The internet abounds with hacks for eking more battery life out of your phone. But sometimes boosting your smartphone juice is as simple as looking at what apps are siphoning off the most power.
That’s what Inc. magazine reporter John Koetsier recently did because his phone battery was no longer lasting most of the day. He learned that a single app soaked up 47 percent of his phone’s battery use during the prior 24 hours — even though he used the app for only about 30 minutes during that period.
That app was Facebook. Once Koetsier deleted it from his phone, its battery lasted through the whole day with 20 percent to spare, he reports.
Reducing Facebook’s drain on your phone battery life
Koetsier didn’t give up using Facebook on his phone. He just accessed his Facebook account through a mobile web browser instead of the app.
Aaron Hettler, an executive at the ad technology company SRAX, explained to him why that change made such a difference:
“Facebook’s app is a juggernaut of features, which is contributing to its usage of your phone’s battery, not to mention space. … Simply opening the app fires up all these features.”
Speaking of space, Koetsier also notes that the Facebook app takes up “a massive 388 megabytes — a far cry from the 5, 10 or 30 megabyte apps of just a few years ago.”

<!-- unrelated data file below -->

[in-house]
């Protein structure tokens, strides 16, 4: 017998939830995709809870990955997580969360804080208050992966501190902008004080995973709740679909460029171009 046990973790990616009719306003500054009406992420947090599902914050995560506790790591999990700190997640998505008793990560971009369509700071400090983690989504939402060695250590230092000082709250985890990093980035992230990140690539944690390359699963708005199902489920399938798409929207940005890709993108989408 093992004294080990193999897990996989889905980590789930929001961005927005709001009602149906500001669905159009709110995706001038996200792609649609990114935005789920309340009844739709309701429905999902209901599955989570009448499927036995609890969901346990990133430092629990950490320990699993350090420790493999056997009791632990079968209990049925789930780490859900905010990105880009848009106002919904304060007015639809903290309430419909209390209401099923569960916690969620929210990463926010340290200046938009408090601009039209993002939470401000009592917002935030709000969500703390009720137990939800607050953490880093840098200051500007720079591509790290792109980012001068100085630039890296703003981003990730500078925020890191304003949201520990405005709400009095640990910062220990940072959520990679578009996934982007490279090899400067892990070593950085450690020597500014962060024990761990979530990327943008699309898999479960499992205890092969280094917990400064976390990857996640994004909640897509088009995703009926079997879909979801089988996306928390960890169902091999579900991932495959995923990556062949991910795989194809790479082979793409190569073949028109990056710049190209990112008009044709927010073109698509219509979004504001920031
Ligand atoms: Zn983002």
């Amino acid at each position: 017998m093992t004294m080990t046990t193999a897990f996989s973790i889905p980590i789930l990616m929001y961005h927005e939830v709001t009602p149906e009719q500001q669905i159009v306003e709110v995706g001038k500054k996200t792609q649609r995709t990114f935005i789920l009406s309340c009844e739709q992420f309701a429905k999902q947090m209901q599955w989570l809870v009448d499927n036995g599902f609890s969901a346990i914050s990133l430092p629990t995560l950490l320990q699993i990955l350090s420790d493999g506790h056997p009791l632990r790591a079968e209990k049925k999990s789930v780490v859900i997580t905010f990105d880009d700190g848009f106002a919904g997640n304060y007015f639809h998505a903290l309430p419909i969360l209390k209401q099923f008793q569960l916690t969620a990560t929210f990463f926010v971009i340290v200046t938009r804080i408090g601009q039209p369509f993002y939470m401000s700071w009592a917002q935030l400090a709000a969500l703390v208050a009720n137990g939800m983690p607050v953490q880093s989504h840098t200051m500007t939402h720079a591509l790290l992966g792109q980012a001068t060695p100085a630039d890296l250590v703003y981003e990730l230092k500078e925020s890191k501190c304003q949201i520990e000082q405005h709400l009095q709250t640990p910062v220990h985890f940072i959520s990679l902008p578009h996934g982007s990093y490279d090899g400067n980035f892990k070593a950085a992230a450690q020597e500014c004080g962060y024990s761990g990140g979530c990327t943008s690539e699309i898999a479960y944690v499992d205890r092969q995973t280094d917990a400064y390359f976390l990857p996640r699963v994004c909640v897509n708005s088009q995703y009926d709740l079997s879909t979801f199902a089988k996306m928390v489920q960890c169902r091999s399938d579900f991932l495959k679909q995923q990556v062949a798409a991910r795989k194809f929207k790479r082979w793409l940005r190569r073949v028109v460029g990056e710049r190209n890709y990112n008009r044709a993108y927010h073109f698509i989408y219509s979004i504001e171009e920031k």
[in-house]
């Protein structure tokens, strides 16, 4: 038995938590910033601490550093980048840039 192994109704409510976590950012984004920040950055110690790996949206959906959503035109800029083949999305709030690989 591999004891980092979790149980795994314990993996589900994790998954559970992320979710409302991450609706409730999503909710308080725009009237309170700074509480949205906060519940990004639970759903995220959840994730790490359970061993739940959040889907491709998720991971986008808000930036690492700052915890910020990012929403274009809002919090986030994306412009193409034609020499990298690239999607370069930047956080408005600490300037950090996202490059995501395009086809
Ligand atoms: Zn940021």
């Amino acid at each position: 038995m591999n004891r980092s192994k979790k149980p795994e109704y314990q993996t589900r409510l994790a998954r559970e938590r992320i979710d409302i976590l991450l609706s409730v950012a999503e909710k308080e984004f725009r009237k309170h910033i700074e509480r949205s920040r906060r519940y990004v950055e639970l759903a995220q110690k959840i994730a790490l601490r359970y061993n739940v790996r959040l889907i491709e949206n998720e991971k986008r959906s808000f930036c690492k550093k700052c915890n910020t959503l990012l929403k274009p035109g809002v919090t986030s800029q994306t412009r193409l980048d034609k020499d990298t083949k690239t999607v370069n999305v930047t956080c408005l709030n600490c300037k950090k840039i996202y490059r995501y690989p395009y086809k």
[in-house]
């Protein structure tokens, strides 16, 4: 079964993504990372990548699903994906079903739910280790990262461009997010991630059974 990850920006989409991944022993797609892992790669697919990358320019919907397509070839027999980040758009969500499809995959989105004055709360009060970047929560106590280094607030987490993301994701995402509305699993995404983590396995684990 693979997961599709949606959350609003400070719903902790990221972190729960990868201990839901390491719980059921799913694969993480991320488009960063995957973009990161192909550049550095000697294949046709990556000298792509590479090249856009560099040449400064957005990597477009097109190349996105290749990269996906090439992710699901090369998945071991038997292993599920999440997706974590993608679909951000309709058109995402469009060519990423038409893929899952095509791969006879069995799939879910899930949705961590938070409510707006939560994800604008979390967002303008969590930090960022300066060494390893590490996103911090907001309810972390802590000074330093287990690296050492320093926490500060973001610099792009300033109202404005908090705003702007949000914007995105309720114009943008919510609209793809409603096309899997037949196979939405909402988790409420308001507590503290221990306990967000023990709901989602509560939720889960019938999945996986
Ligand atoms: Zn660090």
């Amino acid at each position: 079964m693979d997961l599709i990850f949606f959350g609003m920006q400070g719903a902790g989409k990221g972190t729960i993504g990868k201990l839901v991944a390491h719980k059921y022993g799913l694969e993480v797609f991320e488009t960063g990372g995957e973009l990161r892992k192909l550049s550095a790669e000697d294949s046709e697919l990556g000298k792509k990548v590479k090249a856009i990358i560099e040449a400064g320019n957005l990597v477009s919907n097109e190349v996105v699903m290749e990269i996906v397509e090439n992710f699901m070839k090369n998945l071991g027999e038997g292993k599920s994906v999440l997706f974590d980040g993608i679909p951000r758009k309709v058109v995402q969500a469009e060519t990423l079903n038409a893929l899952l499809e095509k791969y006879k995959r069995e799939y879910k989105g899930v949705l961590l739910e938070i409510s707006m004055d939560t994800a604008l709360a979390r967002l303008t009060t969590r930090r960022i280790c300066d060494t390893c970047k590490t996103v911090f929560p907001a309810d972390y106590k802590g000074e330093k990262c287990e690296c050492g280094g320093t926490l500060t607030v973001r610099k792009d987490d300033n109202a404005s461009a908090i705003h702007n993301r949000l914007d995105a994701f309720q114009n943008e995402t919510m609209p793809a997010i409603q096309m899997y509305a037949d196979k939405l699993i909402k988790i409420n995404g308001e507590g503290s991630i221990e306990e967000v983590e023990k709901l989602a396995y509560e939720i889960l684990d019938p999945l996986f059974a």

If you can’t imagine deleting your Facebook app, you can tweak its settings to reduce the amount of battery juice it soaks up. Erica Johnson, an expert at the mobile tech support company Asurion, tells Koetsier that such tweaks include turning off Facebook’s:
- Video autoplay
- Location settings
- Background app refresh
How to tell which apps use the most battery juice
Koetsier has an iPhone and used its built-in tool for assessing battery use. You can access it from the Settings menu by clicking on “Battery.” Apple’s website also offers detailed instructions for how to use this tool on an iPhone, iPad or iPod touch.
Android phones have a similar built-in tool for assessing battery use. You can access it from the Settings menu by clicking on “Battery” as well. Various third-party websites like wikiHow also offer detailed instructions.
What has your experience been with apps and smartphone battery life? Tell us about it below or on our Facebook page.
How to find cheaper car insurance in minutes
Getting a better deal on car insurance doesn't have to be hard. You can have The Zebra, an insurance comparison site compare quotes in just a few minutes and find you the best rates. Consumers save an average of $368 per year, according to the site, so if you're ready to secure your new rate, get started now.